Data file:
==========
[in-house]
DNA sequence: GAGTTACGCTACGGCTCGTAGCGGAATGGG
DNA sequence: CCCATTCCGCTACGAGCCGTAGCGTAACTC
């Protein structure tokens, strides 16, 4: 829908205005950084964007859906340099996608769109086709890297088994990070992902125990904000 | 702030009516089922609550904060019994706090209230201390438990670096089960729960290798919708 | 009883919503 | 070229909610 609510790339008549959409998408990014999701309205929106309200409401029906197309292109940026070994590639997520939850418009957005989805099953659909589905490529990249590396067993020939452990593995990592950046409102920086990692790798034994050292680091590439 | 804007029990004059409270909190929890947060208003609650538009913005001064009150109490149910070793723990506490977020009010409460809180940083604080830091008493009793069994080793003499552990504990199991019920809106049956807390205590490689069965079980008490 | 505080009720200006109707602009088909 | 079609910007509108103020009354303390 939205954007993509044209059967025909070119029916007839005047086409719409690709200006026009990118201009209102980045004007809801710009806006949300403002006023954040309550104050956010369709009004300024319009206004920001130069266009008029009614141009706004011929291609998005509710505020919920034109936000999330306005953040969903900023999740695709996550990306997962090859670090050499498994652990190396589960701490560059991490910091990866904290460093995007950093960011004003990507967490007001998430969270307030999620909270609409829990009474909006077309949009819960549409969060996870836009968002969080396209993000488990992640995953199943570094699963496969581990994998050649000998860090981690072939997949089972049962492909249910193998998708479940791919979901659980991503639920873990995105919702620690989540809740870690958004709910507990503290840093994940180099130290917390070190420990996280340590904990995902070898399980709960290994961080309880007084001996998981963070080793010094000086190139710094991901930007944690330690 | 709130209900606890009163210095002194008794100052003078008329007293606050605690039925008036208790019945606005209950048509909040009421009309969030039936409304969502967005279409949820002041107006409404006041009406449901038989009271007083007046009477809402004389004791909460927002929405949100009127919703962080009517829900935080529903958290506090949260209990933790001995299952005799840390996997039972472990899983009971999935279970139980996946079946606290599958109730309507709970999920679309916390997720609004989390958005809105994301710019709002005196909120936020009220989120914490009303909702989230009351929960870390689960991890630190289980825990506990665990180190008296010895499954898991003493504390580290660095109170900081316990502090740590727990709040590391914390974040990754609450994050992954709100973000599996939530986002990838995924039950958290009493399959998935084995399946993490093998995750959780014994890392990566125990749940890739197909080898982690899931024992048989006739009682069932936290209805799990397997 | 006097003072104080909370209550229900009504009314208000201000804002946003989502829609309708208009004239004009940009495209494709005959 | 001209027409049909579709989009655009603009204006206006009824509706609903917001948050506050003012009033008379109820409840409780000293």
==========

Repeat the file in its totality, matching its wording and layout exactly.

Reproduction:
[in-house]
DNA sequence: GAGTTACGCTACGGCTCGTAGCGGAATGGG
DNA sequence: CCCATTCCGCTACGAGCCGTAGCGTAACTC
């Protein structure tokens, strides 16, 4: 829908205005950084964007859906340099996608769109086709890297088994990070992902125990904000 | 702030009516089922609550904060019994706090209230201390438990670096089960729960290798919708 | 009883919503 | 070229909610 609510790339008549959409998408990014999701309205929106309200409401029906197309292109940026070994590639997520939850418009957005989805099953659909589905490529990249590396067993020939452990593995990592950046409102920086990692790798034994050292680091590439 | 804007029990004059409270909190929890947060208003609650538009913005001064009150109490149910070793723990506490977020009010409460809180940083604080830091008493009793069994080793003499552990504990199991019920809106049956807390205590490689069965079980008490 | 505080009720200006109707602009088909 | 079609910007509108103020009354303390 939205954007993509044209059967025909070119029916007839005047086409719409690709200006026009990118201009209102980045004007809801710009806006949300403002006023954040309550104050956010369709009004300024319009206004920001130069266009008029009614141009706004011929291609998005509710505020919920034109936000999330306005953040969903900023999740695709996550990306997962090859670090050499498994652990190396589960701490560059991490910091990866904290460093995007950093960011004003990507967490007001998430969270307030999620909270609409829990009474909006077309949009819960549409969060996870836009968002969080396209993000488990992640995953199943570094699963496969581990994998050649000998860090981690072939997949089972049962492909249910193998998708479940791919979901659980991503639920873990995105919702620690989540809740870690958004709910507990503290840093994940180099130290917390070190420990996280340590904990995902070898399980709960290994961080309880007084001996998981963070080793010094000086190139710094991901930007944690330690 | 709130209900606890009163210095002194008794100052003078008329007293606050605690039925008036208790019945606005209950048509909040009421009309969030039936409304969502967005279409949820002041107006409404006041009406449901038989009271007083007046009477809402004389004791909460927002929405949100009127919703962080009517829900935080529903958290506090949260209990933790001995299952005799840390996997039972472990899983009971999935279970139980996946079946606290599958109730309507709970999920679309916390997720609004989390958005809105994301710019709002005196909120936020009220989120914490009303909702989230009351929960870390689960991890630190289980825990506990665990180190008296010895499954898991003493504390580290660095109170900081316990502090740590727990709040590391914390974040990754609450994050992954709100973000599996939530986002990838995924039950958290009493399959998935084995399946993490093998995750959780014994890392990566125990749940890739197909080898982690899931024992048989006739009682069932936290209805799990397997 | 006097003072104080909370209550229900009504009314208000201000804002946003989502829609309708208009004239004009940009495209494709005959 | 001209027409049909579709989009655009603009204006206006009824509706609903917001948050506050003012009033008379109820409840409780000293």